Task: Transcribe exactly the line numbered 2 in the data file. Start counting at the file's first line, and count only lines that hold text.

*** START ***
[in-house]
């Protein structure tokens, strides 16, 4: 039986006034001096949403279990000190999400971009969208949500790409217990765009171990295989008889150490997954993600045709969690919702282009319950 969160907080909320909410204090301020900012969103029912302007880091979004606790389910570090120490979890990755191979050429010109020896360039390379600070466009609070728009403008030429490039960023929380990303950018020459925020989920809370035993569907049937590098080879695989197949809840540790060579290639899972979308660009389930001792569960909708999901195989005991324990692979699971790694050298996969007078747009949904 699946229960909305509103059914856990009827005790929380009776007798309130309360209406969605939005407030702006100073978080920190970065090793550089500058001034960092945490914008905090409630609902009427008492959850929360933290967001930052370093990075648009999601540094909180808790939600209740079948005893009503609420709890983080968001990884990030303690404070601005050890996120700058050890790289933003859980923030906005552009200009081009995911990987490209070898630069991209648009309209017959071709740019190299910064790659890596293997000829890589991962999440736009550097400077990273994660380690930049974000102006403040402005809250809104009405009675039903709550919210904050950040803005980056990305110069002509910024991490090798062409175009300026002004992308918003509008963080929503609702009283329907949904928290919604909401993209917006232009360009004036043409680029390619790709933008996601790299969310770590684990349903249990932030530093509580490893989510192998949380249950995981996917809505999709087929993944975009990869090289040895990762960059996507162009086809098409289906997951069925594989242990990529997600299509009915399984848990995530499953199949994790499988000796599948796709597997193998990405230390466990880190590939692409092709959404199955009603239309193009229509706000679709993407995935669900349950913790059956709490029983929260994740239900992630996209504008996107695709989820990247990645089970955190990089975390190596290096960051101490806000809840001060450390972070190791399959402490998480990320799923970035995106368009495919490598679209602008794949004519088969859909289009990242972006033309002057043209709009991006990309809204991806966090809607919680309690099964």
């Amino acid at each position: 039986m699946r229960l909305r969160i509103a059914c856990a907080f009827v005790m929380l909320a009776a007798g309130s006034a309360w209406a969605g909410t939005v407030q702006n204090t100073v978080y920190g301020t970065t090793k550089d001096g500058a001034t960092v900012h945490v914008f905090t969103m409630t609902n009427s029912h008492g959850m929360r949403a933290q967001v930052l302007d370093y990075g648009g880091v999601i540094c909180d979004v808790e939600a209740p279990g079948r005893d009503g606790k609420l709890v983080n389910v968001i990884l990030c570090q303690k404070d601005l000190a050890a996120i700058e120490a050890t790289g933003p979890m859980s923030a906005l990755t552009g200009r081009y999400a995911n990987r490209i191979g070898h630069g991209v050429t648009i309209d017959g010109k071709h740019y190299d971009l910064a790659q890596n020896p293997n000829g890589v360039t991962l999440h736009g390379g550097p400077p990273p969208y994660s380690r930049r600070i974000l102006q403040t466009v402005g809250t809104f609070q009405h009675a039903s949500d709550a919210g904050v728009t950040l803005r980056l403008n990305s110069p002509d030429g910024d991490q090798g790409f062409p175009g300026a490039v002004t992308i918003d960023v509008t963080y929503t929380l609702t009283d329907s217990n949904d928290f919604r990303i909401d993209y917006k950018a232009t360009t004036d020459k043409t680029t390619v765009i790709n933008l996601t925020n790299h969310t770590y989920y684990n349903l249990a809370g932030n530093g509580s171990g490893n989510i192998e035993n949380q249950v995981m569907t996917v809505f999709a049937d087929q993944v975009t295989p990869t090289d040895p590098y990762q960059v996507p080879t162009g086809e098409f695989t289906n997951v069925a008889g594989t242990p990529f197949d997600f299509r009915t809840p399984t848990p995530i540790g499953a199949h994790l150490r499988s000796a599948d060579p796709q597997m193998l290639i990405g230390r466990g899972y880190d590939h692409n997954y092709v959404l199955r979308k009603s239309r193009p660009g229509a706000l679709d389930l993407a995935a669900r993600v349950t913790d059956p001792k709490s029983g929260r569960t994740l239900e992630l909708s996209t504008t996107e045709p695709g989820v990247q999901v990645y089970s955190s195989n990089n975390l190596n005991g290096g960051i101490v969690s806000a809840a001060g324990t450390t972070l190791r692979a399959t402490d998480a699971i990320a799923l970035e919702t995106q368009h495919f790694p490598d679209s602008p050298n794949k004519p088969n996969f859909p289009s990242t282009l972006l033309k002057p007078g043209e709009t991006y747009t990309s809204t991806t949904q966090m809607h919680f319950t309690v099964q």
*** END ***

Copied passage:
């Protein structure tokens, strides 16, 4: 039986006034001096949403279990000190999400971009969208949500790409217990765009171990295989008889150490997954993600045709969690919702282009319950 969160907080909320909410204090301020900012969103029912302007880091979004606790389910570090120490979890990755191979050429010109020896360039390379600070466009609070728009403008030429490039960023929380990303950018020459925020989920809370035993569907049937590098080879695989197949809840540790060579290639899972979308660009389930001792569960909708999901195989005991324990692979699971790694050298996969007078747009949904 699946229960909305509103059914856990009827005790929380009776007798309130309360209406969605939005407030702006100073978080920190970065090793550089500058001034960092945490914008905090409630609902009427008492959850929360933290967001930052370093990075648009999601540094909180808790939600209740079948005893009503609420709890983080968001990884990030303690404070601005050890996120700058050890790289933003859980923030906005552009200009081009995911990987490209070898630069991209648009309209017959071709740019190299910064790659890596293997000829890589991962999440736009550097400077990273994660380690930049974000102006403040402005809250809104009405009675039903709550919210904050950040803005980056990305110069002509910024991490090798062409175009300026002004992308918003509008963080929503609702009283329907949904928290919604909401993209917006232009360009004036043409680029390619790709933008996601790299969310770590684990349903249990932030530093509580490893989510192998949380249950995981996917809505999709087929993944975009990869090289040895990762960059996507162009086809098409289906997951069925594989242990990529997600299509009915399984848990995530499953199949994790499988000796599948796709597997193998990405230390466990880190590939692409092709959404199955009603239309193009229509706000679709993407995935669900349950913790059956709490029983929260994740239900992630996209504008996107695709989820990247990645089970955190990089975390190596290096960051101490806000809840001060450390972070190791399959402490998480990320799923970035995106368009495919490598679209602008794949004519088969859909289009990242972006033309002057043209709009991006990309809204991806966090809607919680309690099964």